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Engagement | Thursday, 23rd July 2015

The Fall of Push Marketing

Written by Julia Farrugia

First of all, let’s set the scene.

Okay, now that I got that out of my system I can actually talk about the subject at hand: Push marketing and why it’s swiftly going right out the window (thankfully).

Simply put push marketing is a traditional form of marketing where you’re pushing your products to consumers.

Those bargain magazines you get in your letterbox – push marketing

The billboards you spot while driving to work – push marketing

The adverts on your Facebook newsfeed – push marketing

In some aspects push marketing works brilliantly – it creates brand awareness meaning that there will be a certain element of familiarity with your company.

However in this fast paced digital world push marketing is slowly losing the marketing strategy game. People don’t want to be told what to do, they don’t want to feel as though they’re a blip on a huge corporation’s radar. Push marketing is much like a fish hawker in the middle of a marketing shouting out about their discounted cod. After a while it gets frustrating, then it becomes background noise, and soon you no longer even realise the fish hawker is there.

Push marketing doesn’t create a long lasting relationship with the consumer, and it is this which is leading to its downfall. The fall of push marketing sees the rise of content marketing and an emphasis on engagement and involvement. This would fall under pull marketing, where a brand works to bring consumers in.

How do you do this through content marketing? You create valuable and interesting content. You engage your audiences on their level, and you build a relationship with them.

In truth there is a slight downfall when it comes to content marketing. It exploded recently with such force that everyone started producing content… so much so that the digital world became saturated with it, and most of it is absolutely hopeless.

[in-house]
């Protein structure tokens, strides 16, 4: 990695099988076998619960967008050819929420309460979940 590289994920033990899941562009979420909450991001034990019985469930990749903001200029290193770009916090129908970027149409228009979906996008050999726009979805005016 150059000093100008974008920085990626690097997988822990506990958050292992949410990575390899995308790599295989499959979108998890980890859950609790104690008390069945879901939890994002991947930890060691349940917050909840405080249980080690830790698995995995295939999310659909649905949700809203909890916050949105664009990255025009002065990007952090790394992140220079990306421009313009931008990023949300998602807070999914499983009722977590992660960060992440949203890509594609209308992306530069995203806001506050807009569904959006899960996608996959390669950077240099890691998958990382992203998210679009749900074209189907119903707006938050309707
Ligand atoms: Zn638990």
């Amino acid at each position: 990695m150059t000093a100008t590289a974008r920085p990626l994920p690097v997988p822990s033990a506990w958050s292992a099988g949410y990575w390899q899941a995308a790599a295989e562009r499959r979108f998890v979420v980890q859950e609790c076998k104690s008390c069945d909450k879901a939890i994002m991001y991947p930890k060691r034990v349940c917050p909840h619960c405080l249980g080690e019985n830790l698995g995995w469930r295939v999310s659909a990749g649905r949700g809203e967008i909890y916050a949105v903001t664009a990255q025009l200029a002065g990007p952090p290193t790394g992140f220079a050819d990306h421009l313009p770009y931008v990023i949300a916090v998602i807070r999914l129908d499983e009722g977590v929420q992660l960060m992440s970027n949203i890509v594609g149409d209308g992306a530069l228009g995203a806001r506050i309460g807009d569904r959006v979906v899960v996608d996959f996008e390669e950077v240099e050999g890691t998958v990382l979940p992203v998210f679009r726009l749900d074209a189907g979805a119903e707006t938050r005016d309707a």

Click bait articles, useless gossip, articles which promise one thing and deliver the other – the list doesn’t end. These tacky imitations of what content should be end up masking the real, valuable content out there whilst also making search engine ranking a trickier task.

Thankfully both Facebook and Google are constantly working to weed out useless content which doesn’t have a high value. This is done mainly by analysing how long a person spends on that particular web page. If they linger for a while then it’s an indication that the content was at least interesting or engaging, if they leave instantly then clearly this wasn’t useful.

So in short – if you want to market your products effectively, forget about pushing it at them and instead work on slowly reeling them in. With a bit of creativity, planning, and dedication you’ll be at it in no time and will start to see effective results!

Julia Farrugia

a little more about

Julia Farrugia,

Online strategist by day, environmental activist by night, Julia is the youngest member in the team. When she’s not curating, editing, or writing content she’s scheduling and planning. Her highlighters are her friends and she’s constantly taping to-do lists to the wall.